Based on these grievances, a new locally based union, the Musicians Guild of America, won the right to represent film studio musicians in a National Labor Relations Board election held on 10-11 July 1958. Cecil Read, president of the new union, quickly negotiated a settlement with the Hollywood studios. Union members were able to return to work after twenty weeks, but they lost most of their demands. The union conceded that film work would henceforth "be on an individual freelance basis operating within the economic-reality window of supply and demand."39 This meant the end of studio orchestras. The union also lost its bid for royalties when films were released on television. The union did win a raise in the minimum salary for a three-hour recording session, and a concession that there would be at least one recording session per thirteen episodes of a TV series.40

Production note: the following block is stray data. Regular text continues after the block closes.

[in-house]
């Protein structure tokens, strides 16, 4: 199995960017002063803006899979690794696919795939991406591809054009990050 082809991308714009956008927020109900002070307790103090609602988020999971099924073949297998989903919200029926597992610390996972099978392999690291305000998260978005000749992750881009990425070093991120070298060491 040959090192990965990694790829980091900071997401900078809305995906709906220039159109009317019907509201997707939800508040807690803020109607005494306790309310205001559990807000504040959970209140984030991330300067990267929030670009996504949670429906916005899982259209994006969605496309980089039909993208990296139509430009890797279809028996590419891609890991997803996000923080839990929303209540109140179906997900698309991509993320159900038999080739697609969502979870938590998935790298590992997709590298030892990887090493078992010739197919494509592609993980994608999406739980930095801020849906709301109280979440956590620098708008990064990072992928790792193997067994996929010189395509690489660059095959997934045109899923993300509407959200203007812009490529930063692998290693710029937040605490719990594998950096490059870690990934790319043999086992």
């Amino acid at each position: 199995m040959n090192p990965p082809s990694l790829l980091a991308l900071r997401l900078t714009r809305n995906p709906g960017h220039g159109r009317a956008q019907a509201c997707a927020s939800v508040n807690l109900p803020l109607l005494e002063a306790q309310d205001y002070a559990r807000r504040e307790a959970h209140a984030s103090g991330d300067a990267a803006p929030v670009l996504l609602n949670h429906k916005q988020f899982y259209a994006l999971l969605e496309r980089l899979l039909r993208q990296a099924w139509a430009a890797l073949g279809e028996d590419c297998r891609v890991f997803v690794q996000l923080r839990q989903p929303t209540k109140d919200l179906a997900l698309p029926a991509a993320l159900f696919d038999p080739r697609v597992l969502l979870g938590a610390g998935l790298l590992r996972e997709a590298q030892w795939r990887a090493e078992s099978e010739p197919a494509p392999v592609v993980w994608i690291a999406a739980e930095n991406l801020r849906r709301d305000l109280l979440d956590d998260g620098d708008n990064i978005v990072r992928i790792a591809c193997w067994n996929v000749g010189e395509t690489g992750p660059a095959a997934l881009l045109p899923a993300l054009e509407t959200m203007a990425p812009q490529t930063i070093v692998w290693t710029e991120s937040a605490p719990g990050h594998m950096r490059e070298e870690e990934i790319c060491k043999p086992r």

The Screen Actors Guild had closely watched the musicians' strike, because actors (as well as other Hollywood employees) were enormously concerned with TV residuals. Actors, like musicians, felt that the recycling of old movies on TV was taking work away from current film industry employees; in essence, they were competing with themselves, and without compensation.41 However, actors had much more power in Hollywood than musicians: stars were crucial to both feature film and series television production, and on-camera actors could not readily be replaced.